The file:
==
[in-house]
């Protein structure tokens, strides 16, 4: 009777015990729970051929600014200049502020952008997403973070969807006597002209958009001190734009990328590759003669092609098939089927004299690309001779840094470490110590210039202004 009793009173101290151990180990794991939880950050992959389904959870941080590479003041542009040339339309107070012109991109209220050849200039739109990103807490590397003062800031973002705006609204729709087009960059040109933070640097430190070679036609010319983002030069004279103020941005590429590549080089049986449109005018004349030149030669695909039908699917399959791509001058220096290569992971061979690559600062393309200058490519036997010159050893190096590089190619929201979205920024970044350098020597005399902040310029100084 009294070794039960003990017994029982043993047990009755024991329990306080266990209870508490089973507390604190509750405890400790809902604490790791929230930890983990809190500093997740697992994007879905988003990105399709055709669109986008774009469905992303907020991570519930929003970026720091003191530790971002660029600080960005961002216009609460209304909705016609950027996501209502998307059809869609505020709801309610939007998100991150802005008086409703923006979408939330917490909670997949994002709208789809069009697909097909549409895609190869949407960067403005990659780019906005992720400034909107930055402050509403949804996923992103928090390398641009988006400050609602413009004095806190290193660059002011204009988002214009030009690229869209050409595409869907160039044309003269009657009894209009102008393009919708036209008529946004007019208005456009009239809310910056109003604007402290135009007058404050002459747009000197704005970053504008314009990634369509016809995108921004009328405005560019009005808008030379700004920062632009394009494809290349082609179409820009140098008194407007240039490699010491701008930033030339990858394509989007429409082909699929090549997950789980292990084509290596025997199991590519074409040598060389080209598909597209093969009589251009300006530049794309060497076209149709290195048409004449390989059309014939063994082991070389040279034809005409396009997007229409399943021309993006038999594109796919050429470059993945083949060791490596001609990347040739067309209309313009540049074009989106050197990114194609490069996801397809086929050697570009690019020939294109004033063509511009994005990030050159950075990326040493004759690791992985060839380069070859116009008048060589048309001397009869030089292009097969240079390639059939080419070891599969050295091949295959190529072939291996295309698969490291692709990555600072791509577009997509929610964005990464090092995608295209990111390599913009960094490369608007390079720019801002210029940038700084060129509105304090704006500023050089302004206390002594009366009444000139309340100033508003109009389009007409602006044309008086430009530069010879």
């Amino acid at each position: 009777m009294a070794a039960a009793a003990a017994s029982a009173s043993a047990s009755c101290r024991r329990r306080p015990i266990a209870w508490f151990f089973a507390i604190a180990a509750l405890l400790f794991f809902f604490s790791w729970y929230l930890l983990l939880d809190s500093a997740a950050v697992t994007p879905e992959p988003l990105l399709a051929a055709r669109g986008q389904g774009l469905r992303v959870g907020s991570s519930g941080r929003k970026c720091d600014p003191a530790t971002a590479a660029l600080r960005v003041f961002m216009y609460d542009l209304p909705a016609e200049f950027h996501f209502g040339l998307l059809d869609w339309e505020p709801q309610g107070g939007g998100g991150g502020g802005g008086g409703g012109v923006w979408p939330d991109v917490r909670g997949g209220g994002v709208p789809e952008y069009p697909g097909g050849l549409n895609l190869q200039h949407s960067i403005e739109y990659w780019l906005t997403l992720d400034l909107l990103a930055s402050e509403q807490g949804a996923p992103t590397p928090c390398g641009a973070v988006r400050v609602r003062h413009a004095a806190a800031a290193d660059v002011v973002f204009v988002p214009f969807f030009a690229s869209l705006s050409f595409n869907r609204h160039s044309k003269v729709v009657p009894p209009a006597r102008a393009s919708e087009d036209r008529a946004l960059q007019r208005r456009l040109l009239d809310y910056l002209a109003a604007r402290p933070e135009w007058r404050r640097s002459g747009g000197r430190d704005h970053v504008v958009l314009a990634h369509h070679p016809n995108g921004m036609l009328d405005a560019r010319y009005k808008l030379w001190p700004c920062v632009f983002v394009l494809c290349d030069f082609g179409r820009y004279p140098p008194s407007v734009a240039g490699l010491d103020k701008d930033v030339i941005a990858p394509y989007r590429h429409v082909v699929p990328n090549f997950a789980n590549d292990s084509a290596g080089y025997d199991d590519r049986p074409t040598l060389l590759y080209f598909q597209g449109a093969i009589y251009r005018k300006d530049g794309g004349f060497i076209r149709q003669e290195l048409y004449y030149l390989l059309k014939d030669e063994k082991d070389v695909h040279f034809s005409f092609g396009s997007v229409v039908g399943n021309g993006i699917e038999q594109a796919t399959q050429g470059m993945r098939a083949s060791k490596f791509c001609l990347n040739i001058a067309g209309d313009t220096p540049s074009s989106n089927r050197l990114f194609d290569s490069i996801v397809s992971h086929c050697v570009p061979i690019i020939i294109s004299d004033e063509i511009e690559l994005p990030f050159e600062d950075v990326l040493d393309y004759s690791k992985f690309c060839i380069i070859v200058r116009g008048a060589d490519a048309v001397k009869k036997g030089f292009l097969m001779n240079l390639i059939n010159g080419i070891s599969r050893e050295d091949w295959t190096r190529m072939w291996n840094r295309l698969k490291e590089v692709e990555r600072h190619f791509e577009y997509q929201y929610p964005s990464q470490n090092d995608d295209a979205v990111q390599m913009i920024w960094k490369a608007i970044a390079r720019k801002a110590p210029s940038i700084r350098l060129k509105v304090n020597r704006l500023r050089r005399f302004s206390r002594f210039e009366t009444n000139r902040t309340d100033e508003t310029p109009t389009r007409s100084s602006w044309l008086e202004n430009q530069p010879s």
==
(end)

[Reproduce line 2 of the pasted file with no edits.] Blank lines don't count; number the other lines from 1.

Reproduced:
């Protein structure tokens, strides 16, 4: 009777015990729970051929600014200049502020952008997403973070969807006597002209958009001190734009990328590759003669092609098939089927004299690309001779840094470490110590210039202004 009793009173101290151990180990794991939880950050992959389904959870941080590479003041542009040339339309107070012109991109209220050849200039739109990103807490590397003062800031973002705006609204729709087009960059040109933070640097430190070679036609010319983002030069004279103020941005590429590549080089049986449109005018004349030149030669695909039908699917399959791509001058220096290569992971061979690559600062393309200058490519036997010159050893190096590089190619929201979205920024970044350098020597005399902040310029100084 009294070794039960003990017994029982043993047990009755024991329990306080266990209870508490089973507390604190509750405890400790809902604490790791929230930890983990809190500093997740697992994007879905988003990105399709055709669109986008774009469905992303907020991570519930929003970026720091003191530790971002660029600080960005961002216009609460209304909705016609950027996501209502998307059809869609505020709801309610939007998100991150802005008086409703923006979408939330917490909670997949994002709208789809069009697909097909549409895609190869949407960067403005990659780019906005992720400034909107930055402050509403949804996923992103928090390398641009988006400050609602413009004095806190290193660059002011204009988002214009030009690229869209050409595409869907160039044309003269009657009894209009102008393009919708036209008529946004007019208005456009009239809310910056109003604007402290135009007058404050002459747009000197704005970053504008314009990634369509016809995108921004009328405005560019009005808008030379700004920062632009394009494809290349082609179409820009140098008194407007240039490699010491701008930033030339990858394509989007429409082909699929090549997950789980292990084509290596025997199991590519074409040598060389080209598909597209093969009589251009300006530049794309060497076209149709290195048409004449390989059309014939063994082991070389040279034809005409396009997007229409399943021309993006038999594109796919050429470059993945083949060791490596001609990347040739067309209309313009540049074009989106050197990114194609490069996801397809086929050697570009690019020939294109004033063509511009994005990030050159950075990326040493004759690791992985060839380069070859116009008048060589048309001397009869030089292009097969240079390639059939080419070891599969050295091949295959190529072939291996295309698969490291692709990555600072791509577009997509929610964005990464090092995608295209990111390599913009960094490369608007390079720019801002210029940038700084060129509105304090704006500023050089302004206390002594009366009444000139309340100033508003109009389009007409602006044309008086430009530069010879």